Xi Jinping visit to Japan remains key goal deterred by bilateral and geopolitics
TOKYO — “Xin chao. Toi la Suga Yoshihide.” Hello. My name is Suga Yoshihide.
So said the new Japanese Prime Minister Yoshihide Suga on Monday, as he addressed the students of the Vietnam-Japan University in Hanoi.
In a speech titled “Building together the future of Indo-Pacific,” Suga repeated the phrase “rule of law” five times and said “developments contrary to the rule of law and openness” have been unfolding in the South China Sea.
It was clear who he was talking about. Suga, on his maiden foreign trip, was using strong language to take a dig at China’s militarization of the South China Sea.
China was watching. Normally, Chinese authorities would reach into its vocabulary book and choose the strongest words available to condemn such talk by a foreign leader.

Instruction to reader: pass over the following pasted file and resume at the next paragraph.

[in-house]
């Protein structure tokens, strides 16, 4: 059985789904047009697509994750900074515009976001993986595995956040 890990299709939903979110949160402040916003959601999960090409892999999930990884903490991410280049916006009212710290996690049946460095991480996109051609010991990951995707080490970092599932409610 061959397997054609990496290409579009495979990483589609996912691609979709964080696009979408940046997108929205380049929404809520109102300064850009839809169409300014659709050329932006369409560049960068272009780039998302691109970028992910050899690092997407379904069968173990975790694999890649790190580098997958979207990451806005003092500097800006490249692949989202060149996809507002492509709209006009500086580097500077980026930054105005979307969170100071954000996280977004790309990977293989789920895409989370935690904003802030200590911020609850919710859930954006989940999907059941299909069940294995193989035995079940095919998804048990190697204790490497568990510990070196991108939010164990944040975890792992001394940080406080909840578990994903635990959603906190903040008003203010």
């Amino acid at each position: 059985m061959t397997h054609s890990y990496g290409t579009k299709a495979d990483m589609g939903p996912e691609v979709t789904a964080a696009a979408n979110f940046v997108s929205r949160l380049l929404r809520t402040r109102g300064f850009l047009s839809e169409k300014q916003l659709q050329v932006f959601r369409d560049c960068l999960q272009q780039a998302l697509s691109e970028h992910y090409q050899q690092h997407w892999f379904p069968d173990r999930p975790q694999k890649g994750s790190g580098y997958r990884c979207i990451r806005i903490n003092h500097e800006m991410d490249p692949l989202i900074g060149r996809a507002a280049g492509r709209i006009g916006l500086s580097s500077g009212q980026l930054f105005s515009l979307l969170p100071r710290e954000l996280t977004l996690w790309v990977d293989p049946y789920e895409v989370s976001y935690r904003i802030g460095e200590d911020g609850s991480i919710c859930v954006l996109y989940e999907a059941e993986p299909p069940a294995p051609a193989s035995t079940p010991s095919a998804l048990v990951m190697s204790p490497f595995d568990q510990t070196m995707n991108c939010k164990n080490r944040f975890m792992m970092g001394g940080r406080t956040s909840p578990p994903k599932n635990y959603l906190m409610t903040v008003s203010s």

But not this time. The response was strangely calm and restrained.
Naturally, the Suga administration’s stance is worrying to Chinese President Xi Jinping.
During Suga’s stay in Hanoi, Japan and Vietnam agreed to strengthen bilateral supply chains. That would largely mean relocation from China, now that the coronavirus pandemic has exposed the dangers of being over-reliant on one production base.